On Monday, I spent the day at Wall Street on Demand in Boulder, CO. I was invited by Christo Allegra to talk about my work and give a brief workshop on the Cinder framework. The talk went well, and I liked presenting in the casual environment of the office; rocking chairs, couches, and cups of tea. My presentation was titled “Sampled landscapes, synthetic terrain” which seems to have gone over well enough.
WSOD has a relationship with RMCAD, and they provided design mentors for students in an their interaction design course this semester. The semester happens to have recently ended, so I also participated as a guest reviewer for their final presentations on Monday. I was impressed by the high quality of the student presentations. The solutions to the problems they defined were fun and displayed well.
Unfortunately, I wasn’t in the area long enough for a proper hike. I did get to go for a brief walk about a reservoir to start my day, though.
Gadget OK, a device-art and japanese robot-culture symposium, took place this weekend at UCLA Design|Media Arts. With the lectures, panels, and artist presentations finished, about thirty lucky folks got to spend the afternoon with Novmichi Tosa today. He introduced the process behind some of his recent works, and then led us through a brainstorming exercise designed to produce nonsense objects.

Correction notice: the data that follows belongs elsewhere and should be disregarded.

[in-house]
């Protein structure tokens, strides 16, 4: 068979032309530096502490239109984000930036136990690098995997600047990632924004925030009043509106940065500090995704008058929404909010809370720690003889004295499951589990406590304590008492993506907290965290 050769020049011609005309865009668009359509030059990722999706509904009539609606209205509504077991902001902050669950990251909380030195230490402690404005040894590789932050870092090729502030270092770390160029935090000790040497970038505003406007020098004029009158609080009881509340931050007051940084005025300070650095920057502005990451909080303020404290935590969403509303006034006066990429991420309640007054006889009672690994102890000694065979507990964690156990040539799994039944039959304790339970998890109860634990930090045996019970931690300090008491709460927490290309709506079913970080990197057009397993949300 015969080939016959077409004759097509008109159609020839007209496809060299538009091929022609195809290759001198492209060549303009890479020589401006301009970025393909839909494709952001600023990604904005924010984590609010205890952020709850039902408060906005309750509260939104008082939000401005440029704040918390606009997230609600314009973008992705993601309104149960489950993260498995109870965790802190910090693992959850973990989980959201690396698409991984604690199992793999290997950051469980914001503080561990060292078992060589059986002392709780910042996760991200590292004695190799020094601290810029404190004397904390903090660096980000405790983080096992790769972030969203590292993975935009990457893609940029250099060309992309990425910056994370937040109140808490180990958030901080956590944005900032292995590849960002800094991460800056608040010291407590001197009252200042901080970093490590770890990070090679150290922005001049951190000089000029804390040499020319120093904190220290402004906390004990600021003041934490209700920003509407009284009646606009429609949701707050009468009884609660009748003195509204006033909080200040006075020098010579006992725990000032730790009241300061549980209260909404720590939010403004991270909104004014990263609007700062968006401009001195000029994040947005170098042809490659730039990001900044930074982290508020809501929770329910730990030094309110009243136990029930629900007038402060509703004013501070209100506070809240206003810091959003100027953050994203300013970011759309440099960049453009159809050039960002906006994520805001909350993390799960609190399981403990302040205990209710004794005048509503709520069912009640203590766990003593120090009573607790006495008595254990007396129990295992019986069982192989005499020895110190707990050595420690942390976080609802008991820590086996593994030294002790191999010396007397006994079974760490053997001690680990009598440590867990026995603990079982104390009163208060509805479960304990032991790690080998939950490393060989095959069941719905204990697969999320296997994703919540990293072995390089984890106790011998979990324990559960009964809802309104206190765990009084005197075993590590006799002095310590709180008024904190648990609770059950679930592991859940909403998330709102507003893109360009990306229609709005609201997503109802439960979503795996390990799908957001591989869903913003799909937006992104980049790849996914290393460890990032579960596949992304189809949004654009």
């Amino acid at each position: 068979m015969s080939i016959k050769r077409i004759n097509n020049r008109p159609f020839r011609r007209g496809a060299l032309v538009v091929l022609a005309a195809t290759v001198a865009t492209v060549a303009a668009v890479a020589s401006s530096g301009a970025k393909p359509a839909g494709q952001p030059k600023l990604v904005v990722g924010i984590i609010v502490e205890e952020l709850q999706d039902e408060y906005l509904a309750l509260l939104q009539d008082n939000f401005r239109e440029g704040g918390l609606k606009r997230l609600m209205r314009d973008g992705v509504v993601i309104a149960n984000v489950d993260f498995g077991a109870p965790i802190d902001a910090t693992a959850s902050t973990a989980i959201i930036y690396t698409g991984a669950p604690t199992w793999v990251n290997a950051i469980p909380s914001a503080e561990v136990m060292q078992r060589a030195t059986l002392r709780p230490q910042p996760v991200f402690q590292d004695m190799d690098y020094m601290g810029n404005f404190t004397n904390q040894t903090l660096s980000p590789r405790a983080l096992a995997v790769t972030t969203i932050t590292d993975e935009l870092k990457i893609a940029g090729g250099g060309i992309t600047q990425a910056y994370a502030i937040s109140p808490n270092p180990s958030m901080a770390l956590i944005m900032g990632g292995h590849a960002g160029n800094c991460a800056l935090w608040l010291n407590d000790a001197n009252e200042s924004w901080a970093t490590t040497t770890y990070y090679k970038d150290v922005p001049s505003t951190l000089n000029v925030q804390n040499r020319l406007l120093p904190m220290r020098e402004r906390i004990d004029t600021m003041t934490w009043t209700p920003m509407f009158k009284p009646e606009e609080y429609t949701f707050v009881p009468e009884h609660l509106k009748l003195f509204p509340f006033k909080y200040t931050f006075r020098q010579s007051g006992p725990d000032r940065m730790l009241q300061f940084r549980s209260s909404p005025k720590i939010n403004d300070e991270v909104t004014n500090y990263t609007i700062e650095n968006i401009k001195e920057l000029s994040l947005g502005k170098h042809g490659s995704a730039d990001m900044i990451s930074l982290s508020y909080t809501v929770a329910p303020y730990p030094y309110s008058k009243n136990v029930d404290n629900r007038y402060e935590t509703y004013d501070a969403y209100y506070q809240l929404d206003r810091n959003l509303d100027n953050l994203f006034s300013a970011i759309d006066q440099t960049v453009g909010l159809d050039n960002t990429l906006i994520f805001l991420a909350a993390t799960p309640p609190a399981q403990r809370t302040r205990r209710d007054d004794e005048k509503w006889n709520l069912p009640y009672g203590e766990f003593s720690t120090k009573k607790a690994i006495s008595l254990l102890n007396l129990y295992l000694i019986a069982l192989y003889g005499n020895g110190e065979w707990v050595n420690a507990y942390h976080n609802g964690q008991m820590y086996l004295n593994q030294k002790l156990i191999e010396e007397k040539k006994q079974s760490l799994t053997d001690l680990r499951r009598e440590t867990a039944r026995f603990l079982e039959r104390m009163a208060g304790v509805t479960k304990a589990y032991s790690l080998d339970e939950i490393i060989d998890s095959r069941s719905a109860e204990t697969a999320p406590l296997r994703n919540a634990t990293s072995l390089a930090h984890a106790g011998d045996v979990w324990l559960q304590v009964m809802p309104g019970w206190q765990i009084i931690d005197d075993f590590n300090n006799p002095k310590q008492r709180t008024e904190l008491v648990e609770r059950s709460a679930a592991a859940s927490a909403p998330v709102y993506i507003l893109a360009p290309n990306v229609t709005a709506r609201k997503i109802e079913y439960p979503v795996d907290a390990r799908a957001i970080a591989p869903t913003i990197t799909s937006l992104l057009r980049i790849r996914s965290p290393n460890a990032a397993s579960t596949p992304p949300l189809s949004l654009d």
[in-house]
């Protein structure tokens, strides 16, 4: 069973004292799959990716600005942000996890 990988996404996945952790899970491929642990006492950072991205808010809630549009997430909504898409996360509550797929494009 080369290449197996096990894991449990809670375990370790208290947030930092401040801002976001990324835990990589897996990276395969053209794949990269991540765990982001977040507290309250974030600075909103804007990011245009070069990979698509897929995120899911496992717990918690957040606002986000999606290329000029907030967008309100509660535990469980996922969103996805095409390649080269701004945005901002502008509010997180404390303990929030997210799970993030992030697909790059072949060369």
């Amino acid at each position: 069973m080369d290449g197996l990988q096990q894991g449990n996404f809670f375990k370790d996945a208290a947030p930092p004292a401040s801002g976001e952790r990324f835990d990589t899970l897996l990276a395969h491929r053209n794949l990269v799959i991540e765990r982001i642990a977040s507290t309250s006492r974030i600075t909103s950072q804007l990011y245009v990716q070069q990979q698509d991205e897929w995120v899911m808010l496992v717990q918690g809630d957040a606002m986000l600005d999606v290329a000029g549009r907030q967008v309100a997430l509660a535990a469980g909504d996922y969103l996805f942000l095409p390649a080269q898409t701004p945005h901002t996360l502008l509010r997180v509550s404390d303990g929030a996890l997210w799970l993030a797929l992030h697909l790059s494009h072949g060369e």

There were 4 main steps to creating an idea using Tosa-san’s method:
Write down everything you touched this morning, in order (10 things). After you finish writing down everything, write ‘nonsense’ next to it.
Write something for each thing that would make it nonsensical. If you can’t think of anything that would make the thing nonsensical, put in the word of the day. Ours was ‘blue’.
Combine each pair of nonsense things and write down the new image they make.
Draw your final idea.
The process worked quite well for generating a range of silly possibilities, provided you were open to having silly ideas in the first place. After we went through all the steps, Tosa-san photographed everyone’s ideas and shared them with the group. I came up with a sketch for wooly, felt dentures. They give you a nice, hairy smile for greeting people. Other people’s ideas included time-travel toast, a booger-swapping machine, and an air hotel. Give it a try, and perhaps you will come up with something silly, yet worth pursuing.
At the end of the day, some questions arise. What would it mean to have these nonsense objects in the world? What kind of stories do they suggest, or make possible? These are questions raised not only by today’s workshop, but by much of the work presented during Gadget OK. There are so many strange new things; what are we going to do with them?
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